Moon on Ley, 'Building on Borrowed Time: Rising Seas and Failing Infrastructure in Semarang'
Lukas Ley. Building on Borrowed Time: Rising Seas and Failing Infrastructure in Semarang. Minneapolis: University of Minnesota Press, 2021. 240 pp. $27.00 (e-book), ISBN 978-1-4529-6289-4; $27.00 (paper), ISBN 978-1-5179-0888-1; $108.00 (cloth), ISBN 978-1-5179-0887-4.
Reviewed by Suzanne Moon (University of Oklahoma) Published on H-Environment (July, 2022) Commissioned by Daniella McCahey (Texas Tech University)
Printable Version: https://www.h-net.org/reviews/showpdf.php?id=57398
In Building on Borrowed Time, Lukas Ley offers an ethnographic investigation into how people in northern Semarang live with, collaborate around, and attempt to alleviate chronic flooding that affects their homes, businesses, and ways of life. At issue is the question of infrastructure and the complex role infrastructure projects play in their lives. Ley's ethnography adds to the expanding anthropological (and other) literature on infrastructure, offering a perspective grounded in the experiences of people in the Kemijen district of Semarang, including their engagement with major flood control projects, their individual efforts to cope with chronic flooding, and, most intriguingly, careful attention to the questions of why and how people remain in this difficult environment.
Ley's ethnographic research in Kemijen took place in the mid-2010s when heavier, more consistent flooding had become common in an area with a long history of seasonal inundation. By this time, flooding was making it difficult for people to keep their homes above water and their neighborhoods functional. The publisher's summary of the book suggests a tie-in to climate change. To be sure, climate change almost certainly plays a meaningful role in the contemporary challenges faced by the people of Kemijen. Yet climate change per se is not really the center of the story. Instead, Ley attends to the deeper history of flooding and the background of recurrent infrastructural ambitions alternating with neglect that characterize the area. He highlights how infrastructure problems always seem to never be solved. Ley offers a solid explanation for the water problems that have plagued this region (which I will not go into here) and then focuses on the everyday life of coping and engaging with the collective, individual, and government-sponsored infrastructural work intended to solve the problems of chronic flooding. The resonance with climate studies lies in its attention to how people live in chronically difficult environmental conditions.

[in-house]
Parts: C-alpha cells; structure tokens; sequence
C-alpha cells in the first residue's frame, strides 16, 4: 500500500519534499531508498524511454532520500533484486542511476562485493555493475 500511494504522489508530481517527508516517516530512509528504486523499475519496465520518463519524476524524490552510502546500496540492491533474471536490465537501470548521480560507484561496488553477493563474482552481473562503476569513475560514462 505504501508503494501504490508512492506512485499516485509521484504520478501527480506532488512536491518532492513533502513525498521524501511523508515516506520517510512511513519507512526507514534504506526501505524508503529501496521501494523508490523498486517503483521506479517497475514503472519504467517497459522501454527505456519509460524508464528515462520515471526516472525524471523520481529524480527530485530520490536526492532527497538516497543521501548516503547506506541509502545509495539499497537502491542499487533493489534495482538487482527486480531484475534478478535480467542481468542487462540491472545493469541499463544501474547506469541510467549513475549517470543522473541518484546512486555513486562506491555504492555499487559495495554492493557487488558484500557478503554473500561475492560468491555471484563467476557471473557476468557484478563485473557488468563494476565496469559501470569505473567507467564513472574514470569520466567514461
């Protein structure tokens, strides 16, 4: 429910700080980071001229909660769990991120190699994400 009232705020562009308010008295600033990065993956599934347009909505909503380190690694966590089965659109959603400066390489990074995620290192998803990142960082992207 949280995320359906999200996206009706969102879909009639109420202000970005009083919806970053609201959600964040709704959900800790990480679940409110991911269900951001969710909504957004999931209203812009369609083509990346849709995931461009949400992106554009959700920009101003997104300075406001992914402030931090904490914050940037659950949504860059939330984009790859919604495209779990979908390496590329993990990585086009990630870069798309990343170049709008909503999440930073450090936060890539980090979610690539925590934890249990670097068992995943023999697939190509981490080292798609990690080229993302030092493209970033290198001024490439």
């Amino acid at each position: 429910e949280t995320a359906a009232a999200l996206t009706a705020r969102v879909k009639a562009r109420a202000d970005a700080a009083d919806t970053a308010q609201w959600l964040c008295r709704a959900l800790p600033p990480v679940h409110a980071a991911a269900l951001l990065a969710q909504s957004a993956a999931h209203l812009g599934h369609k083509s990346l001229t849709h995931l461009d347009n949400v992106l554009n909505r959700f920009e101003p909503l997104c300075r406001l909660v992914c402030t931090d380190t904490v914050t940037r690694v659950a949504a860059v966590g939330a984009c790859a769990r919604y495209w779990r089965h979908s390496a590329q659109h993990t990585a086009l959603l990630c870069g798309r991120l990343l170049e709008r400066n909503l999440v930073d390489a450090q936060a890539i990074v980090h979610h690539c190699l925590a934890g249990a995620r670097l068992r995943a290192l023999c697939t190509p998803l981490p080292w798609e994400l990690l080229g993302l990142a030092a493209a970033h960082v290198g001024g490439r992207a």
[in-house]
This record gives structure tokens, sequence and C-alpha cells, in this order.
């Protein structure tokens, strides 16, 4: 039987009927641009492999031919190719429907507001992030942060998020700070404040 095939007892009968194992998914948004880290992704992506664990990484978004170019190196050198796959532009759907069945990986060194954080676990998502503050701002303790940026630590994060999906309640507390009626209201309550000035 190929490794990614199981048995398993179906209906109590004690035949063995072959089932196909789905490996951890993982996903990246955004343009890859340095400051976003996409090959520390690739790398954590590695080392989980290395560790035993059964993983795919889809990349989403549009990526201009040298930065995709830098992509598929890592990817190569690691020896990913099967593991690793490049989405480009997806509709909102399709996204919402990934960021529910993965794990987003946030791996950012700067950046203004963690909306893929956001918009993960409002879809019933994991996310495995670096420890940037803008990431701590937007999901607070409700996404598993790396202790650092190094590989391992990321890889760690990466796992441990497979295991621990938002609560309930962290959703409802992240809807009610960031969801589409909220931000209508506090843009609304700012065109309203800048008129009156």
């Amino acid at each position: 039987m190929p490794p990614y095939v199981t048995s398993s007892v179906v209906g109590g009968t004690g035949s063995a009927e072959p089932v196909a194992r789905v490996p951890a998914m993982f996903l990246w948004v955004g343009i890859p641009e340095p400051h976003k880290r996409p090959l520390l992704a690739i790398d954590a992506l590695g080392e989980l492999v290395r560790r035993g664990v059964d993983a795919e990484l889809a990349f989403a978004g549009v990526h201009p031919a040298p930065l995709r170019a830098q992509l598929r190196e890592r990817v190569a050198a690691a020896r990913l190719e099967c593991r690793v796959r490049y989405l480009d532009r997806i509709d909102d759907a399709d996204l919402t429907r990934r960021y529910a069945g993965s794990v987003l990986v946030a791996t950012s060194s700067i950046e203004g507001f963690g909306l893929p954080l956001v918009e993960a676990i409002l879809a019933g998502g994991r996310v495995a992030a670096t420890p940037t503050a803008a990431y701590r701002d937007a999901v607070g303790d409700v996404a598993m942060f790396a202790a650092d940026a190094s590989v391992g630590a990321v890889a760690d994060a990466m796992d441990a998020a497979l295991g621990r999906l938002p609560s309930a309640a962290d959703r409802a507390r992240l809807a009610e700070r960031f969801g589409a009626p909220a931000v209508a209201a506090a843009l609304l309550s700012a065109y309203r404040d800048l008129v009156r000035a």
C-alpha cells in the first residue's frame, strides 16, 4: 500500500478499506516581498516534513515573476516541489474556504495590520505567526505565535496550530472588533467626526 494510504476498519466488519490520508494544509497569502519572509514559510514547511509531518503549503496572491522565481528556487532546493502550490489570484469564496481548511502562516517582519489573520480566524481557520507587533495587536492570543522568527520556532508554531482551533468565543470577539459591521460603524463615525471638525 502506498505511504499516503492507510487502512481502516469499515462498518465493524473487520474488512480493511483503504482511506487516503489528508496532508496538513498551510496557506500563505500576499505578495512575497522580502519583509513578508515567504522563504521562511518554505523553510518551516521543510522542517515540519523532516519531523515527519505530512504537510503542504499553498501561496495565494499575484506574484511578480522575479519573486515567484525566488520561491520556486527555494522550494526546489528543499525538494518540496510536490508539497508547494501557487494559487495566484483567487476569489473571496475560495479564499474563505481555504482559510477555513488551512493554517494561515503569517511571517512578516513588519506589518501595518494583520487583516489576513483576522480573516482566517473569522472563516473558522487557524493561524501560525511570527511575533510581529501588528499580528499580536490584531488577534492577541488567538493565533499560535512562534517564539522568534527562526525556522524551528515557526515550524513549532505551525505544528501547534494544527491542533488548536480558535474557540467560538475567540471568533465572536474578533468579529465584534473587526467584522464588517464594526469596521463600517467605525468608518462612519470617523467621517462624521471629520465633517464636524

Each chapter explores a thematic facet of the situation and offers a glimpse of different forms of problem-solving that residents are involved in. The first chapter, "Becoming," explores the history of flooding in this region of Semarang and the projects undertaken by the Netherlands Indies colonial government to solve the physical problems with water and what they took to be the “moral” problems of the people who lived in such environments. There was a considerable distance between colonial claims regarding "uplift" and the reality of geographical marginalization experienced by the residents of northern Semarang that continues to echo to the present day. Working with fragmentary sources, Ley does an excellent job piecing together both primary and secondary material to produce a valuable historical perspective on the region. By situating his study in solid historical context, he neither romanticizes the past nor sees present problems as stemming mainly from recent circumstances. His look at the rhythms and challenges of flooding over the course of a century effectively draws attention to the patterns that are playing out yet again in contemporary Kemijen.
Chapter 2, "Stuck," investigates what the author calls the never-ending process of river normalization. River normalization refers to technological projects undertaken by the government, such as drainage and channeling, to manage flooding and establish a relationship among people, water, and infrastructure that resolves what planners see as the moral and physical problems of the region. Ley points out that normalization projects have at times resulted in serious environmental consequences, including increased tidal flooding. "Stuckness," as I understand it (and I did find the author's meaning unclear at times), refers to how the government and the people of the district are stuck in patterns of thinking about the causes and consequences of flooding and the aims of normalization. These patterns have altered little since colonial times, despite significant changes in political circumstances, environmental conditions (including the built environment), and technological ambitions. Enduring assumptions and imaginaries constrain the sociotechnical imagination and establish stereotypical roles for residents in the process. Residents and their neighborhoods are frequently portrayed as socially neglectful or even criminal and external actors and technology are viewed as necessary agents to restore a physical and morally functional environment. A notable theme here, as in the other chapters, is the everyday ways that people respond to and try to overturn these stereotypes of lawlessness or "darkness" as they engage with these projects.